Chaebol maintain good will

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Chaebol maintain good will


Hyundai Motor President Jung Jin-haeng, left, poses with Heo Dong-su, chairman of the Community Chest of Korea on Thursday at the organization’s headquarters in Jung District, central Seoul. The group donated 25 billion won to the charity this year. [HYUNDAI MOTOR GROUP]

Despite a sagging economy and an ongoing probe into conglomerates’ role in the scandal involving President Park Geun-hye, Korean chaebol remained generous with yearend charitable giving.

The Community Chest of Korea, which raises funds for the underprivileged, said Thursday that Hyundai Motor Group gave the charity 25 billion won. The fund will be used to beef up disaster prevention and transportation safety as well as support students from low-income families with excellent academic achievements. Hyundai has contributed 209 billion won to the Community Chest of Korea since 2003.

The announcement by Hyundai, the nation’s top auto manufacturer, was preceded by an array of chaebol donations.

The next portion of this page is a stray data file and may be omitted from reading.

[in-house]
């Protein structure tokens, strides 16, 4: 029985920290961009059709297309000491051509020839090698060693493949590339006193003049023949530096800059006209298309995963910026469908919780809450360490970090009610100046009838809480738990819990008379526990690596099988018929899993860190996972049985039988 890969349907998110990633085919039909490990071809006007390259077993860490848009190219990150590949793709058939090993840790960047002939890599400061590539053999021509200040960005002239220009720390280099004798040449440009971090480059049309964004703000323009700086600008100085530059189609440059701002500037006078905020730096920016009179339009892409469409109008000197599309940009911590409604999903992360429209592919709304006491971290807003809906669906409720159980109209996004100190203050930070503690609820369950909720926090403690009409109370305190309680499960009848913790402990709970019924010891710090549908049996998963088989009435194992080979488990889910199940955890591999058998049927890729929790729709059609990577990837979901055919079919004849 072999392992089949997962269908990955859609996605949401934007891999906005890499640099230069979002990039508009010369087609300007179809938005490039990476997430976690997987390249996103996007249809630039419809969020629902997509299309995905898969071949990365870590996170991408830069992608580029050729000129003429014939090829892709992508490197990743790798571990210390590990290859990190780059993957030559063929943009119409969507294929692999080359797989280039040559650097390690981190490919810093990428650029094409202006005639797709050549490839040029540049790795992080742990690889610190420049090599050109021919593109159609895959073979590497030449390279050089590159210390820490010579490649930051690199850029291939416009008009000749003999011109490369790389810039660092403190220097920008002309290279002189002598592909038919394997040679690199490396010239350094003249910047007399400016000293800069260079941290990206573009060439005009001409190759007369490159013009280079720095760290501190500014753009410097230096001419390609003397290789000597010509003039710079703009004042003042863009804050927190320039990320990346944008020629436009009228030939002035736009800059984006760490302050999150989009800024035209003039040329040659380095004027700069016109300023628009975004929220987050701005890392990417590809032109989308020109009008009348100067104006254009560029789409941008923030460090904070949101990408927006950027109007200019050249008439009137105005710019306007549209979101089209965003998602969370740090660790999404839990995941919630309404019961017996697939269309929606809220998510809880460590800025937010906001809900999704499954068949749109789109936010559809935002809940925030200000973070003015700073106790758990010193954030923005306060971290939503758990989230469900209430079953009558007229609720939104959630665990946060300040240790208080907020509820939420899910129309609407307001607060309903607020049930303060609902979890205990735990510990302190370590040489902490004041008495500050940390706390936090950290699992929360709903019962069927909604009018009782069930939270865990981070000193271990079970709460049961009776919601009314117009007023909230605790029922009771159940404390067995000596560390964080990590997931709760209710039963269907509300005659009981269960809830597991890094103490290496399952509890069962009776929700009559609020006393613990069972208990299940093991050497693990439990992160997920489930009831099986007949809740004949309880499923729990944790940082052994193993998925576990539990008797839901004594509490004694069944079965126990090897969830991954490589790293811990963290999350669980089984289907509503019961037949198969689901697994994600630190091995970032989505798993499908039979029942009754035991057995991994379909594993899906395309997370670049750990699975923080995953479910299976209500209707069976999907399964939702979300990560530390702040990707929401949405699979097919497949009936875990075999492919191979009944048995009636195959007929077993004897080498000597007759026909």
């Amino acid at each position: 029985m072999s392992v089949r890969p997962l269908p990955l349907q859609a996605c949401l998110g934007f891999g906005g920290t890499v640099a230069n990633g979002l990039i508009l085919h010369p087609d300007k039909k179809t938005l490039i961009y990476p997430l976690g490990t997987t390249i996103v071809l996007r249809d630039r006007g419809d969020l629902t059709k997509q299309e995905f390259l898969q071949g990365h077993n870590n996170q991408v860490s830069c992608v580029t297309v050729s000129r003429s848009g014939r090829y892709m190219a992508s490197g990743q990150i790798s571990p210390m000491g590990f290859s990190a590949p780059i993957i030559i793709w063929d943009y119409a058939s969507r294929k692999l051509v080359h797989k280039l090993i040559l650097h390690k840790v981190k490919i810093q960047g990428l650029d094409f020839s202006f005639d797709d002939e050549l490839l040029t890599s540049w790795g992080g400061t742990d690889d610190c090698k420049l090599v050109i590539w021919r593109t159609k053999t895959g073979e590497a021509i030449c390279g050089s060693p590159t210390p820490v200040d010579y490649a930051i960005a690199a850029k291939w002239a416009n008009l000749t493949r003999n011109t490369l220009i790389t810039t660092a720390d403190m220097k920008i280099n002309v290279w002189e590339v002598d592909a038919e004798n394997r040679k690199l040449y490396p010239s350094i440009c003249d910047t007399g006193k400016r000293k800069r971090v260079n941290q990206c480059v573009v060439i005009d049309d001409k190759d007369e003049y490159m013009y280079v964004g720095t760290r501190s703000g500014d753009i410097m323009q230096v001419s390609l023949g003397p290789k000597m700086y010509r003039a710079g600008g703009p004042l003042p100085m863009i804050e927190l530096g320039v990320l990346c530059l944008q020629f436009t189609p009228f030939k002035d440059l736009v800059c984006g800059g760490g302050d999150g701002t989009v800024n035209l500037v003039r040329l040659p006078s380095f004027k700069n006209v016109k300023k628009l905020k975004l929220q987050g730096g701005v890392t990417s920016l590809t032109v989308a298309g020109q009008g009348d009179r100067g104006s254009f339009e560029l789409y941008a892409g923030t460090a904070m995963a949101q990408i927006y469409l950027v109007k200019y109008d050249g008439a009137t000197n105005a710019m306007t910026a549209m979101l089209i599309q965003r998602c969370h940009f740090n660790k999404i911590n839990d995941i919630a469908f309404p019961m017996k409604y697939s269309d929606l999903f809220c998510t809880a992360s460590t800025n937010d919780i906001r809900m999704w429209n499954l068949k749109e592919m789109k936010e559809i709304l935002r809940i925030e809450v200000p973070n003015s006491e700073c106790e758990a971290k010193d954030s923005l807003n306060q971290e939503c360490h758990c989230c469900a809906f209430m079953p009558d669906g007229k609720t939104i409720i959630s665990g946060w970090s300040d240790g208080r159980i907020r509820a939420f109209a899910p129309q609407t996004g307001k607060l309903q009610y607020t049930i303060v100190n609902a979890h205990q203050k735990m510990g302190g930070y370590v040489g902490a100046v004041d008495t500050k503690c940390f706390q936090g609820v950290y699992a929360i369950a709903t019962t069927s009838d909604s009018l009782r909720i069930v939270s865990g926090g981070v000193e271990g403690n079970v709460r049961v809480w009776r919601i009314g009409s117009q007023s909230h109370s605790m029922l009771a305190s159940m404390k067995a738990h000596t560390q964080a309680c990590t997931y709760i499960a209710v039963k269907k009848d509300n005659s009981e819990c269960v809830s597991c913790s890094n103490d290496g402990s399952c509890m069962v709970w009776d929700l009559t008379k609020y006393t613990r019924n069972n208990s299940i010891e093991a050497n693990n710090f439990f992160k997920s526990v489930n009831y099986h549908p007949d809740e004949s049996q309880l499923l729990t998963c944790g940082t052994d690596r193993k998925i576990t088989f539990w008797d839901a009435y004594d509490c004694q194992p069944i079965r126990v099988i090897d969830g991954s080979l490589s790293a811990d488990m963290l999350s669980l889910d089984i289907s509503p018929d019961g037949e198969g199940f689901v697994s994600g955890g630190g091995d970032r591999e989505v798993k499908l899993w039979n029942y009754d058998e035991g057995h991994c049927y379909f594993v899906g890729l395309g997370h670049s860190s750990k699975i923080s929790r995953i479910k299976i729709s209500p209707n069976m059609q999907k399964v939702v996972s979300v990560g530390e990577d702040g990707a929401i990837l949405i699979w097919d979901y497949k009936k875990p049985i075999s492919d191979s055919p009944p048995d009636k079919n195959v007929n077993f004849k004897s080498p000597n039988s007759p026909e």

Samsung gave 50 billion won (41.4 million) to the Community Chest on Dec. 21, the same amount it has given for five years. Samsung began contributing to the social welfare organization in 1999, when it gave 10 billion won. The amount of yearly donation has increased over time, totaling 370 billion as of this year.

Insiders at Samsung said Lee Jae-yong, the company’s de facto commander in chief and Samsung Electronics Vice Chairman, told employees that social charity should not be reduced, adding that contributions should be administered on a transparent basis.

Huh Chang-soo, chairman of the troubled business lobbying group Federation of Korean Industries and GS Group, said earlier that that corporate sector should not stop assisting the needy, regardless of economic difficulties.

SK Group and LG Group, third- and fourth-largest conglomerates each donated 12 billion won, while GS Group came up with 4 billion won, Hanjin Group 3 billion won Hyosung Group 1 billion won - all the same they gave as a year earlier.

The charity has kept the tradition of installing a gigantic “thermometer of love” at Gwanghwamun Square in central Seoul every winter to show how much it has received and encourage more citizens to participate. Every time 1 percent of the donation goal for the year -- 358.8 billion won -- is collected, the temperature goes up 1 degree on a 100-degree scale.

As of Friday, the temperature registered 61.9 degrees, lower than 72 degrees seen a year ago, which indicates the thermometer needs more attention, according to the charity’s spokesman - even though fund-raising still has a month to go.

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